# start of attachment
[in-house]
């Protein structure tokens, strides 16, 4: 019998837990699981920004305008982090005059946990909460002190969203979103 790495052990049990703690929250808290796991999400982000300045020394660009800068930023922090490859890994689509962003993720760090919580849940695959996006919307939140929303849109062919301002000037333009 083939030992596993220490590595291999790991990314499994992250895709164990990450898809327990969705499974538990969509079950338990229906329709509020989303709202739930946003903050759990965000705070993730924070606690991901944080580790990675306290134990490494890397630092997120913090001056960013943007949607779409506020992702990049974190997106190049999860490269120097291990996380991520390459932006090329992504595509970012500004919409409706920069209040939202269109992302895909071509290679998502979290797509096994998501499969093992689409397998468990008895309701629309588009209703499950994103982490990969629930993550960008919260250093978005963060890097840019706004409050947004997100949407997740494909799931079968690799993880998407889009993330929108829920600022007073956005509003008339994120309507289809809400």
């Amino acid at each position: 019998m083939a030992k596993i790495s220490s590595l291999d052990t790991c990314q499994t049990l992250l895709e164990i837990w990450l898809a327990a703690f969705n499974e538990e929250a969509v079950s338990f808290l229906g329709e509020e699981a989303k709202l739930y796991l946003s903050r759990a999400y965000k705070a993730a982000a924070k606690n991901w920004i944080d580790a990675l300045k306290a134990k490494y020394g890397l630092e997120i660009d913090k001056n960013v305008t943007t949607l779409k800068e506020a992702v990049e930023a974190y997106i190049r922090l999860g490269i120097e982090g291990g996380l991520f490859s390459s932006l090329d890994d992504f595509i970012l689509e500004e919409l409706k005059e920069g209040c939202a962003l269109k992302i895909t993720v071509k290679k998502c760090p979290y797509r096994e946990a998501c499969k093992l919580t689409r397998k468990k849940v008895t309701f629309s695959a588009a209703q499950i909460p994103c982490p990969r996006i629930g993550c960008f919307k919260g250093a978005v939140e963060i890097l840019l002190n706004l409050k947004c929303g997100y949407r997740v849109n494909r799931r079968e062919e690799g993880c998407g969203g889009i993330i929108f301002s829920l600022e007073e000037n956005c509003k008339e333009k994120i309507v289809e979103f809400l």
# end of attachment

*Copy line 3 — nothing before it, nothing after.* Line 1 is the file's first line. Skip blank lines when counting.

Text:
């Amino acid at each position: 019998m083939a030992k596993i790495s220490s590595l291999d052990t790991c990314q499994t049990l992250l895709e164990i837990w990450l898809a327990a703690f969705n499974e538990e929250a969509v079950s338990f808290l229906g329709e509020e699981a989303k709202l739930y796991l946003s903050r759990a999400y965000k705070a993730a982000a924070k606690n991901w920004i944080d580790a990675l300045k306290a134990k490494y020394g890397l630092e997120i660009d913090k001056n960013v305008t943007t949607l779409k800068e506020a992702v990049e930023a974190y997106i190049r922090l999860g490269i120097e982090g291990g996380l991520f490859s390459s932006l090329d890994d992504f595509i970012l689509e500004e919409l409706k005059e920069g209040c939202a962003l269109k992302i895909t993720v071509k290679k998502c760090p979290y797509r096994e946990a998501c499969k093992l919580t689409r397998k468990k849940v008895t309701f629309s695959a588009a209703q499950i909460p994103c982490p990969r996006i629930g993550c960008f919307k919260g250093a978005v939140e963060i890097l840019l002190n706004l409050k947004c929303g997100y949407r997740v849109n494909r799931r079968e062919e690799g993880c998407g969203g889009i993330i929108f301002s829920l600022e007073e000037n956005c509003k008339e333009k994120i309507v289809e979103f809400l």